SAN DIEGO — Garry Adalian was presented the San Diego Association of Yacht Club’s (SDAYC) Yachtsman of the Year trophy during the Coronado Cays Yacht Club’s Opening Day in May.
SDAYC Commodore Eric Smitherman presented Adalian with the award during a special ceremony. Most of the recipients of the prestigious award have been racing sailors.
When asked how he felt about winning the award, he said, “Quite an unexpected honor. SDAYC’s Yachtsman of the Year goes mostly to sailors. Since Alonso de Jessop won the first Yachtsman of the Year in 1959, only five have gone to a powerboater. Dennis Connor is on the trophy six times, along with Lowell North and Jerry Driscoll. That’s pretty humbling company.”
Coronado Cays YC Commodore Dianne Durgin submitted Adalian’s name for consideration last year. In her letter, she spoke highly of his achievements both on and off the water. “Garry’s outstanding accomplishments over a sustained period of time spanning 13 years as one of the nation’s premier yachtsman in the sport of predicted log racing has been remarkable,” she wrote. “His performance is matched by his overall strong contribution to the sport of yachting as both a member of the Coronado Cays YC and a bridge officer on the San Diego Cruiser Association (SDCA).”
The retired pilot has successfully contributed to the sport by promoting yachting through social and educational programs, according to the nomination letter.
Adalian has competed in Predicted Navigation contests for 18 years in his Grand Banks 32. He has won the San Diego championship 10 of the last 12 years. He has also won many of the North American Cruiser Association‘s top trophies as well as NACA’s North American Invitational Noon Day Canon trophy in 2009 in Seattle and again, back to back in 2014 in San Diego and 2015 in Ventura.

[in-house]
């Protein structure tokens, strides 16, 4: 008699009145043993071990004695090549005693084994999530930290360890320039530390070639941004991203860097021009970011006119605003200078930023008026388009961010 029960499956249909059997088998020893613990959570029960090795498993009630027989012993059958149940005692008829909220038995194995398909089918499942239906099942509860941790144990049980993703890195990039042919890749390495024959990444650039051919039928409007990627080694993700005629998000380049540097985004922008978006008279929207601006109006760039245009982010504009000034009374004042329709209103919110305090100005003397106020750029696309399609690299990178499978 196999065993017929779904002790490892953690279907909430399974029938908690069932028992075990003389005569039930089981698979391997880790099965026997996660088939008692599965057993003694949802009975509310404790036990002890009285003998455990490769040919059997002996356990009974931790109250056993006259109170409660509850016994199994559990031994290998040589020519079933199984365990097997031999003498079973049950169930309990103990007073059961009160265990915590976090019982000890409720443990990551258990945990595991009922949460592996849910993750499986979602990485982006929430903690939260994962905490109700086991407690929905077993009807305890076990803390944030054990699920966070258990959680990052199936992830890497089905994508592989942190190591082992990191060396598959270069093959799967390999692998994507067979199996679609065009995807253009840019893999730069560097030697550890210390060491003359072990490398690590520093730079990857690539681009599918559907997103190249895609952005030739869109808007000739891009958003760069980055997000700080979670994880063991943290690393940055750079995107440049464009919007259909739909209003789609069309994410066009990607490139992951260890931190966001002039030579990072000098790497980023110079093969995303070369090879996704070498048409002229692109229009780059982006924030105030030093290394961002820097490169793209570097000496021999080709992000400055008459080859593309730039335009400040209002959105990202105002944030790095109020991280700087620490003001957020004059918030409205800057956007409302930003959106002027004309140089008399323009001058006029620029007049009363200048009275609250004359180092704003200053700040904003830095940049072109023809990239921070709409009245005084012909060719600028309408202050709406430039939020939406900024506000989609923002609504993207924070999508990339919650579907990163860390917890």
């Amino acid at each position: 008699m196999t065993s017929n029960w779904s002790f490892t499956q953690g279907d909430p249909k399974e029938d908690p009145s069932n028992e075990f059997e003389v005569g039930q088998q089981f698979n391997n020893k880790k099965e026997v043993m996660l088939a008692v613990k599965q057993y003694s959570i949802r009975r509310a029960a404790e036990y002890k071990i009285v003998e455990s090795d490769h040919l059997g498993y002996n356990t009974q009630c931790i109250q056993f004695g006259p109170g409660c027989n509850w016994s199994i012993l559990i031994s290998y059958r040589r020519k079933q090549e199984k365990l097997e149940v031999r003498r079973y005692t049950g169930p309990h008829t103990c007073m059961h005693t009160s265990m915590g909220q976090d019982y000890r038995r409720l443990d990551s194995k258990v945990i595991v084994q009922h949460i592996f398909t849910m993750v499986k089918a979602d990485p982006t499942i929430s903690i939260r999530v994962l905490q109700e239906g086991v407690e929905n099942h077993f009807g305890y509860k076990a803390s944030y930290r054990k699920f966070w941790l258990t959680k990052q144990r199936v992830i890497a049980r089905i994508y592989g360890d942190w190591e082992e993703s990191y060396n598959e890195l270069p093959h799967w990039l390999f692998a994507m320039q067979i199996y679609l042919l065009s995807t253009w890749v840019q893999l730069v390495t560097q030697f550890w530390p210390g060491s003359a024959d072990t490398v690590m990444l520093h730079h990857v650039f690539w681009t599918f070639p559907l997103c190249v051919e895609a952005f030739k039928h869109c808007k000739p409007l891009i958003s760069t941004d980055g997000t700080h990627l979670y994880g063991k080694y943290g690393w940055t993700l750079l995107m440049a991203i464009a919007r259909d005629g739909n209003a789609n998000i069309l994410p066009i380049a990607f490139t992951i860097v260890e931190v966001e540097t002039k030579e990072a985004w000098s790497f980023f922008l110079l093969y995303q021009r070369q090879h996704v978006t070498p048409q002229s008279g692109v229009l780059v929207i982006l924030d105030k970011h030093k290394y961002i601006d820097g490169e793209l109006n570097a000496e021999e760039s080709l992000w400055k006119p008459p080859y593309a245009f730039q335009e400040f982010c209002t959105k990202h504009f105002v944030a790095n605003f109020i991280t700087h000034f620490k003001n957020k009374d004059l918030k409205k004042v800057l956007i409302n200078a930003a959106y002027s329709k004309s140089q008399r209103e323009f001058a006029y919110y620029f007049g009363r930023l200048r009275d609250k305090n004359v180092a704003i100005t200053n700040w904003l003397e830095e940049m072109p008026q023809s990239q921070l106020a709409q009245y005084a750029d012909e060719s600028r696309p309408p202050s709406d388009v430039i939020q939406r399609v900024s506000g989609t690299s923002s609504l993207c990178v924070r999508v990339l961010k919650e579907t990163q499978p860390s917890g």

Adalian was hooked on boating after sailing on a friend’s 31-foot Cheoy Lee in San Francisco Bay in the late ’60s. He purchased a 40-foot Cheoy Lee offshore yawl in 1972 and raced the yacht in the Newport to Ensenada International Yacht Race from 1973-1979, taking third in class in 1974. After selling the yacht he spent 8 years building a Lyle Hess English cutter, which he sailed in the Coronado Cays YC beer can races. By 1994 he had sold the cutter and purchased a Grand Banks 32. He raced that boat in SDCA’s monthly Predicted Log races.
“After 20 years of hauling sails, I decided I just wanted to start the engine and drive to Catalina at 8 knots,” Adalian told The Log. “A Grand Banks trawler is a natural progression for a sailor to powerboats.”
In 2002 and 2004 he won SDCA’s Sun Harbor Trophy that qualified him to compete in the NACA North American Invitational. The race is considered as one of the toughest races to win, according to the nomination letter.
Adalian has twice won the North American Invitational.
When he is not on the water, the retired pilot can most likely be found in the sky going upside down in his acrobatic open cockpit bi-plane.